Thursday, July 4, 2013


So today was the big day!  Stephen, my husband, put the last two months of training to the test in his first 5k race!  The 4th of July Firecracker Road Race in our little town, Wrightsville, Georgia.  GREAT benefit of running a local 5k is how familiar you are with the streets and the town overall.

We ran a route I've run a hundred times, that includes a few killer hills.  Fortunately I saw the 5k turnaround marker on the road from last year's race so we have trained on those hills.  There is nothing like running a race on a path you know! That almost never happens.  I literally can look out my front window of my house and see the starting line.

Here's me before the race (forgot to get any other race pics - sorry!)  I love this running shirt.  Didn't have anything patriotic to wear, so I went with being a hot pink/gray ninja today.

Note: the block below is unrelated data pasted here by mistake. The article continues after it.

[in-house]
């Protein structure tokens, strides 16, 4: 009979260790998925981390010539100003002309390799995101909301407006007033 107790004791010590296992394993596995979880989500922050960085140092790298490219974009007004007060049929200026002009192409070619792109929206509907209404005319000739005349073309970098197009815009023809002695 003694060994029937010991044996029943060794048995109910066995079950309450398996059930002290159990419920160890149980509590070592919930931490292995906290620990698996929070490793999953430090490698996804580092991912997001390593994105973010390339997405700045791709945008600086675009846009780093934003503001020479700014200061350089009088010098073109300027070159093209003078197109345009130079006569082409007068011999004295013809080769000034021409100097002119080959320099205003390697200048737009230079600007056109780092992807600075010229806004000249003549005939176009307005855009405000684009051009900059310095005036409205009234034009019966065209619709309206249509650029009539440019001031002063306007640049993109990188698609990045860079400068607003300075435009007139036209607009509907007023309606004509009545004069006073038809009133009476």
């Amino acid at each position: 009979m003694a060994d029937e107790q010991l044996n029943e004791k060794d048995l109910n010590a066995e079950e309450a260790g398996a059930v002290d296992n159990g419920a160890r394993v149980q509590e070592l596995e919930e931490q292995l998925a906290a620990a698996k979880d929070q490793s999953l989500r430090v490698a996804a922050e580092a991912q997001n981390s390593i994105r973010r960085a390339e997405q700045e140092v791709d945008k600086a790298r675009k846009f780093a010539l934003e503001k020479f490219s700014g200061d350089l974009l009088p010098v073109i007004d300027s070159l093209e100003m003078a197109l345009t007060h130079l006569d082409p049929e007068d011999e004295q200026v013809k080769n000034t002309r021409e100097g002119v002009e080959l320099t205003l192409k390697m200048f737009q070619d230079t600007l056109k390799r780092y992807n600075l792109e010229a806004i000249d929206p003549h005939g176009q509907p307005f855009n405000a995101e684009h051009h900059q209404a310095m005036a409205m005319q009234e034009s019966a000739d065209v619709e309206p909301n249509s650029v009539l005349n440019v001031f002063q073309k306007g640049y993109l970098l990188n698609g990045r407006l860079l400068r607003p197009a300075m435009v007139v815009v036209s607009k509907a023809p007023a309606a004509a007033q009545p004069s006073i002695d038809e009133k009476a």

The race was fairly crowded, and the weather overcast and in the 70s.  What a blessing for a July race, where without our recent precipitation might have been in the 90s even at 8am.  We set off running and immediately I realized I was going too fast.  Stephen was comfortable and looked at me - I told him to go on ahead.  He can't help that he's 6'0 and 165 and I'm 5'6 and carrying around 188 pounds.  He took off and I paced myself down to around an 11:30 - 12:00 min mile pace.  I knew this wasn't going to be a PR (personal record) day - my PR for a 5k is 32:16.  But given I had been struggling with my IT Band syndrome in my knee for the last few months, I just wanted to be able to finish before it debilitated me.  See, around mile 2.00 - 2.50 my knee has been giving out completely and I am left to limp home.  Also, I had not run in a week.  Over the weekend I indulged in some pizza and ice cream and it took me 4 days to heal my gut enough to even exercise.  Yesterday I lifted weights.  But this would be my first cardio in a week!  I had wanted to get one speed session in before today, but it didn't happen (don't worry - learned my lesson about the pizza!).

I was determined to finish this race, and honestly completely fine with Stephen being faster than me, but I did NOT want to stop and walk due to my knee.  So I prayed.  And some friends were praying for me as well.